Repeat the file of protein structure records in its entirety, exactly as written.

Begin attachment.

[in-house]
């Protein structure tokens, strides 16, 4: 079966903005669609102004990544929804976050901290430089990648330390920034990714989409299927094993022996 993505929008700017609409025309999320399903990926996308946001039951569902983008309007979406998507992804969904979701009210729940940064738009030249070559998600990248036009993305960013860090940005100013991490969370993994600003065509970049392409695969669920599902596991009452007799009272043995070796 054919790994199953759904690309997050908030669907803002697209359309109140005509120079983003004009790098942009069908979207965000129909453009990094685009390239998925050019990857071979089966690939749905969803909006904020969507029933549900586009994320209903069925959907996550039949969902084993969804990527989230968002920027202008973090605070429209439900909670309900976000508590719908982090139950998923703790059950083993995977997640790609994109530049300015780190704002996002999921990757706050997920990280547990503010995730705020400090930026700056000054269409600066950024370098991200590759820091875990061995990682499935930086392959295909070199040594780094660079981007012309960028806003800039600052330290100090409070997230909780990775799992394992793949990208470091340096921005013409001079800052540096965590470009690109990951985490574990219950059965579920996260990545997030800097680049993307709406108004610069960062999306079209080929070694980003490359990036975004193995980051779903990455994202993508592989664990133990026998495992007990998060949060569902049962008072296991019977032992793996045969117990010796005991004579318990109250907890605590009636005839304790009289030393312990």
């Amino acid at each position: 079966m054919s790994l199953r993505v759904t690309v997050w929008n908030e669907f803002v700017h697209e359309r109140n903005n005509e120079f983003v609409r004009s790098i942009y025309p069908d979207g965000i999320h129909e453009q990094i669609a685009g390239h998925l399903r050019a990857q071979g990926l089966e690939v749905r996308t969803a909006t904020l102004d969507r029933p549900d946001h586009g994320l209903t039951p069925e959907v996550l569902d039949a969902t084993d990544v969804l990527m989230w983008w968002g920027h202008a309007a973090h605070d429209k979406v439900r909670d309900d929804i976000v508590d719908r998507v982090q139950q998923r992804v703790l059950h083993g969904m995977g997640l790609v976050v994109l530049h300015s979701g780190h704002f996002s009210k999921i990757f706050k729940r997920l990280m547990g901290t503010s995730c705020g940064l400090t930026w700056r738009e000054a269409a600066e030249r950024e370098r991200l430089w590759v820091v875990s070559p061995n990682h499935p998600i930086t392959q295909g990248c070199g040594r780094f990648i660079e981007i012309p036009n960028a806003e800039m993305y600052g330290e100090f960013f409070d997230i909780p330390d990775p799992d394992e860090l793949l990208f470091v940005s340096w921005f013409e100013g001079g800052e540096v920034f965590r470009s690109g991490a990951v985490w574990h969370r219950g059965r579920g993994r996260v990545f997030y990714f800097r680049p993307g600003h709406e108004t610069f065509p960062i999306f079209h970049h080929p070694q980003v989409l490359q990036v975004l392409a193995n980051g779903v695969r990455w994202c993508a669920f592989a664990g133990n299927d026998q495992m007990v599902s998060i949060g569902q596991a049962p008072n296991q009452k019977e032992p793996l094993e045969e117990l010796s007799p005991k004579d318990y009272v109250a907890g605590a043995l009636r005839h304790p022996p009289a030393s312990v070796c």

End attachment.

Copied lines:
[in-house]
């Protein structure tokens, strides 16, 4: 079966903005669609102004990544929804976050901290430089990648330390920034990714989409299927094993022996 993505929008700017609409025309999320399903990926996308946001039951569902983008309007979406998507992804969904979701009210729940940064738009030249070559998600990248036009993305960013860090940005100013991490969370993994600003065509970049392409695969669920599902596991009452007799009272043995070796 054919790994199953759904690309997050908030669907803002697209359309109140005509120079983003004009790098942009069908979207965000129909453009990094685009390239998925050019990857071979089966690939749905969803909006904020969507029933549900586009994320209903069925959907996550039949969902084993969804990527989230968002920027202008973090605070429209439900909670309900976000508590719908982090139950998923703790059950083993995977997640790609994109530049300015780190704002996002999921990757706050997920990280547990503010995730705020400090930026700056000054269409600066950024370098991200590759820091875990061995990682499935930086392959295909070199040594780094660079981007012309960028806003800039600052330290100090409070997230909780990775799992394992793949990208470091340096921005013409001079800052540096965590470009690109990951985490574990219950059965579920996260990545997030800097680049993307709406108004610069960062999306079209080929070694980003490359990036975004193995980051779903990455994202993508592989664990133990026998495992007990998060949060569902049962008072296991019977032992793996045969117990010796005991004579318990109250907890605590009636005839304790009289030393312990």
């Amino acid at each position: 079966m054919s790994l199953r993505v759904t690309v997050w929008n908030e669907f803002v700017h697209e359309r109140n903005n005509e120079f983003v609409r004009s790098i942009y025309p069908d979207g965000i999320h129909e453009q990094i669609a685009g390239h998925l399903r050019a990857q071979g990926l089966e690939v749905r996308t969803a909006t904020l102004d969507r029933p549900d946001h586009g994320l209903t039951p069925e959907v996550l569902d039949a969902t084993d990544v969804l990527m989230w983008w968002g920027h202008a309007a973090h605070d429209k979406v439900r909670d309900d929804i976000v508590d719908r998507v982090q139950q998923r992804v703790l059950h083993g969904m995977g997640l790609v976050v994109l530049h300015s979701g780190h704002f996002s009210k999921i990757f706050k729940r997920l990280m547990g901290t503010s995730c705020g940064l400090t930026w700056r738009e000054a269409a600066e030249r950024e370098r991200l430089w590759v820091v875990s070559p061995n990682h499935p998600i930086t392959q295909g990248c070199g040594r780094f990648i660079e981007i012309p036009n960028a806003e800039m993305y600052g330290e100090f960013f409070d997230i909780p330390d990775p799992d394992e860090l793949l990208f470091v940005s340096w921005f013409e100013g001079g800052e540096v920034f965590r470009s690109g991490a990951v985490w574990h969370r219950g059965r579920g993994r996260v990545f997030y990714f800097r680049p993307g600003h709406e108004t610069f065509p960062i999306f079209h970049h080929p070694q980003v989409l490359q990036v975004l392409a193995n980051g779903v695969r990455w994202c993508a669920f592989a664990g133990n299927d026998q495992m007990v599902s998060i949060g569902q596991a049962p008072n296991q009452k019977e032992p793996l094993e045969e117990l010796s007799p005991k004579d318990y009272v109250a907890g605590a043995l009636r005839h304790p022996p009289a030393s312990v070796c």